Emmerson's best

It takes a very good cartoon to make me laugh out loud - but Rod Emmerson delivers this morning. This must be one of his very best!


Russel slags off Helen

Just watched an interview of Russel Norman by Paul Henry on Breakfast, Henry's final question referred to the Leaders' Debate:

Henry: "John Key referred to Labour's record on climate change as "atrocious" - do you agree?"

Norman: "Yes"


Oh dear. The PM has extended the hand of MMP kinship to the Greens, but it seems that young Russel may have just bitten the hand that might feed him!

Wednesday, October 15, 2008

Clark shows her true colours

This from the Herald website:

Helen Clark laid into National leader John Key's performance in last night's head to head debate today saying it was lucky he didn't cry and accusing him of having a tantrum.

"The fact he didn't burst out crying on the set probably counted for him," she said during a Radio Live question and answer session this morning.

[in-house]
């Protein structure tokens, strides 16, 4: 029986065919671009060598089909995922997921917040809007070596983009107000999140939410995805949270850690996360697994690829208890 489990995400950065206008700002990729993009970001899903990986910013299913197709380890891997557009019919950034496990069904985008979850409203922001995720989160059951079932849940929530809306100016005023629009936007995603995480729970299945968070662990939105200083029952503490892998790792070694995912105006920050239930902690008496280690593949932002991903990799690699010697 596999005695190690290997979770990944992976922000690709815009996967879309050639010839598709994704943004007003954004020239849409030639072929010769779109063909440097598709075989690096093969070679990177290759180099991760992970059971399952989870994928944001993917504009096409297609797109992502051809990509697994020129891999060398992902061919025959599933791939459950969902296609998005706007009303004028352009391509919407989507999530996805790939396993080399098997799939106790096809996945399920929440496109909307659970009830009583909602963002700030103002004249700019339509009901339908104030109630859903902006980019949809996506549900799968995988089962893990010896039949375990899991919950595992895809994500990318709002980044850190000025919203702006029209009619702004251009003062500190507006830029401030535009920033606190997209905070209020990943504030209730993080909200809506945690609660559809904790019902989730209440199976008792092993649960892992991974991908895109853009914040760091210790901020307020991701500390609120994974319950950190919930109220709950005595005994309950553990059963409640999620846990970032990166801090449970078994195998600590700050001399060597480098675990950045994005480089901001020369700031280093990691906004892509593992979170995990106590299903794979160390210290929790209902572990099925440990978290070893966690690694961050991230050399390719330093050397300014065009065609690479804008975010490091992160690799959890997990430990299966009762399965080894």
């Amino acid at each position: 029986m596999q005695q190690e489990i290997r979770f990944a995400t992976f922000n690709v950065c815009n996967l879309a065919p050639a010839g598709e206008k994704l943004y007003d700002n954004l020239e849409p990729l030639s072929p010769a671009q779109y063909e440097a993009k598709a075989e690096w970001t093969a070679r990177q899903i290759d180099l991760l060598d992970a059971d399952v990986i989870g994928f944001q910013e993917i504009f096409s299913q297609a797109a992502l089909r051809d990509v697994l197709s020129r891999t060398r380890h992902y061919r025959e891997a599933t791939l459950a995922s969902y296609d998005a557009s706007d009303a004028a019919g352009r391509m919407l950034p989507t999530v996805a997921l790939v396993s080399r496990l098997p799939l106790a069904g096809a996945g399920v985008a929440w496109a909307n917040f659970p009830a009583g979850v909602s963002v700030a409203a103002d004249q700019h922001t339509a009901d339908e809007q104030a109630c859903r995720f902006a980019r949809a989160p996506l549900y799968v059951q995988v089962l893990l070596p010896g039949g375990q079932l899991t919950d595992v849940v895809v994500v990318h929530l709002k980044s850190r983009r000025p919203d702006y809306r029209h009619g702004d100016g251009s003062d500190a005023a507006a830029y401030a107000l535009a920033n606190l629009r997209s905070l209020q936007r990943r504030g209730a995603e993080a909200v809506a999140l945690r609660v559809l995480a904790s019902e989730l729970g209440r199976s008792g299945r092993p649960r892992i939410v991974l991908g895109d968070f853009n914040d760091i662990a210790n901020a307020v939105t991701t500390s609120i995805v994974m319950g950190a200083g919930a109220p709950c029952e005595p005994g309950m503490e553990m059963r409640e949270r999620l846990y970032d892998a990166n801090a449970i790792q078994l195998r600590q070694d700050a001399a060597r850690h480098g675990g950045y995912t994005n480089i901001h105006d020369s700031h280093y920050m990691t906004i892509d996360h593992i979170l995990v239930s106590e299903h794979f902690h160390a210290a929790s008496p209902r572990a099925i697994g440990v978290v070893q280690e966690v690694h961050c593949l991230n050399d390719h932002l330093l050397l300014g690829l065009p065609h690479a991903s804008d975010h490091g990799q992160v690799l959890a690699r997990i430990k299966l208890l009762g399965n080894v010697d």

Later in the day she didn't resile from her criticism telling reporters that expectations around Mr Key's performance before the debate were low and; "the fact he didn't collapse with a stress attack on the set probably gave him marks".

The two party leaders performed well in the debate, watched by 1.1 million New Zealanders, but because Mr Key was less experienced but did a good enough job to turn around a flat few days for National he was deemed by some to be the winner.

TVNZ's phone poll declared him ahead by a long way.

Miss Clark said the poll was worthless as it was self-selecting and there was a charge.

And what did Clark have to say about THAT comment?


At one point Miss Clark made a comment that Mr Key may shout at home but he wouldn't shout her down.

Today she said she was not accusing him of yelling at his family.

"What I meant was he was having a tantrum he was completely out of control trying to shout me down..."


Whatever Helen, whatever...

Shafted!

The list of Party Lists is now available for public consumption, nominations having closed at noon today.